Surinder Mohan Bhardwaj
Professor Emeritus, Department of Geography, Kent State University, Kent, Ohio, USA
In this discourse, I will talk about interfaith engagement as a citizen of the United States, and as a cultural geographer with roots in India’s very long pluralistic tradition. My roots in India, as a rich mosaic of religions and cultures, help me better appreciate America as one of the most religiously diverse nation on earth. Whereas religious diversity is often perceived as a problem by many, it actually can provide great opportunity for new ideas. I will suggest, as a cultural geographer, and as a citizen, that we can apply our professional knowledge, and engagement between different faiths, to explore common ground for concerted social action.
Until the mid-1960’s religious diversity in America was largely due to the variety of Judeo-Christian faiths. From 1965 onward, new immigrant streams from Asia, Latin America, the Middle East, and Africa began to bring with them non-Christian faiths such as Buddhism, Hinduism, Islam, and Sikhism. Consequently, the religious landscape of America became much more diverse.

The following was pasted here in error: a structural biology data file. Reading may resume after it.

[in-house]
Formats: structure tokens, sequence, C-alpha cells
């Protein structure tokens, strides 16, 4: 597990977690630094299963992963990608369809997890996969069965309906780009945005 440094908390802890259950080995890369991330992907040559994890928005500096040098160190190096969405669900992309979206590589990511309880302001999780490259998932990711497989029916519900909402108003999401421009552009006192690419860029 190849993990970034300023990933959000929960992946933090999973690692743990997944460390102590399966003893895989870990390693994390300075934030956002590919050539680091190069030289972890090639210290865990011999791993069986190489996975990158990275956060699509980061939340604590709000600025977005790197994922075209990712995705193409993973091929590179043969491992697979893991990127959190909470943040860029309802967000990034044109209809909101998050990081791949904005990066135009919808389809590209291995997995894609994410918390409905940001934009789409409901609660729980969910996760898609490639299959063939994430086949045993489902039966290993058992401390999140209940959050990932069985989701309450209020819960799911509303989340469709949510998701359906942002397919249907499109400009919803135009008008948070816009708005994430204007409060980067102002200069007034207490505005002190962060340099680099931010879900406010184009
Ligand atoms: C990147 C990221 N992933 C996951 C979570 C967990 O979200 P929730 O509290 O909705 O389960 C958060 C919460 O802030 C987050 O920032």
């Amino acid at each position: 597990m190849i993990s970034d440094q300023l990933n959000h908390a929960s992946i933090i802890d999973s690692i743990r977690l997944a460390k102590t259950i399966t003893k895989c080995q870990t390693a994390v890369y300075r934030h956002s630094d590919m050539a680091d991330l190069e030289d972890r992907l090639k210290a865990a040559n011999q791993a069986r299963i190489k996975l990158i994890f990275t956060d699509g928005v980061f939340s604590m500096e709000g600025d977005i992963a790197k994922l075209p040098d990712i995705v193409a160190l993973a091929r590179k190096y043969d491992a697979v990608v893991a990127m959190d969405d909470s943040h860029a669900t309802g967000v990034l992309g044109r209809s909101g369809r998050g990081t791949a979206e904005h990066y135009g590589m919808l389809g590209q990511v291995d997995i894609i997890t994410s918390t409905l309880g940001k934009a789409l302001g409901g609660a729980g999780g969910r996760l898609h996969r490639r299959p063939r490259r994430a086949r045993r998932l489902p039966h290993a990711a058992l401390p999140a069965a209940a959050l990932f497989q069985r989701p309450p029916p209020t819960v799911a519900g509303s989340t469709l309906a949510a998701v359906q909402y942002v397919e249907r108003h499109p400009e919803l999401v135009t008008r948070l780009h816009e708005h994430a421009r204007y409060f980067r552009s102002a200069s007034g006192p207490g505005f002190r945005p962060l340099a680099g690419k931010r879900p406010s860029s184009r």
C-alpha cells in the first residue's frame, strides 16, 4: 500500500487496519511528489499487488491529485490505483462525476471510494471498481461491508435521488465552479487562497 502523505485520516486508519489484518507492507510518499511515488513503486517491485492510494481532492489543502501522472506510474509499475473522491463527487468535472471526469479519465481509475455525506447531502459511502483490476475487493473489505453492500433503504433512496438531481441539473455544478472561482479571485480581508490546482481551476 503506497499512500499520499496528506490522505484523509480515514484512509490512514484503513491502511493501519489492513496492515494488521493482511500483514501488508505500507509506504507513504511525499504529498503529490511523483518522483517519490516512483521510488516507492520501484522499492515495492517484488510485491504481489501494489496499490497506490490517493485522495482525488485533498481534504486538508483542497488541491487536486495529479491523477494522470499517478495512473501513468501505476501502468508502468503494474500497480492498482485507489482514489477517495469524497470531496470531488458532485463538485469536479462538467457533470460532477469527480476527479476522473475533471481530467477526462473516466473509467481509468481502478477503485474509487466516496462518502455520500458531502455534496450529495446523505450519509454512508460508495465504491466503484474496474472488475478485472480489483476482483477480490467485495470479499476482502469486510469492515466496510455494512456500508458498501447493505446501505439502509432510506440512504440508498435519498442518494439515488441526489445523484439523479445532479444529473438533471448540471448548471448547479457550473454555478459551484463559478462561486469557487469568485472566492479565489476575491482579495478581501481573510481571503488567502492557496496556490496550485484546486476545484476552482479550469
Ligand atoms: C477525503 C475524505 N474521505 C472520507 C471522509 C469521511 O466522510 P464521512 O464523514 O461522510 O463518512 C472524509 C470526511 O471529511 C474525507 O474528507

In the context of growing religious diversity and the “Nine-Eleven” attacks on the American Homeland, America has felt an urgent need for promoting communal understanding through peaceful engagement. Geographers as citizens can help promote interfaith harmony both in America and in India, building on the religious “pluralism” model developed by Diana Eck. School youth, as potential geographers, can play an important role in promoting interfaith harmony from the grassroots.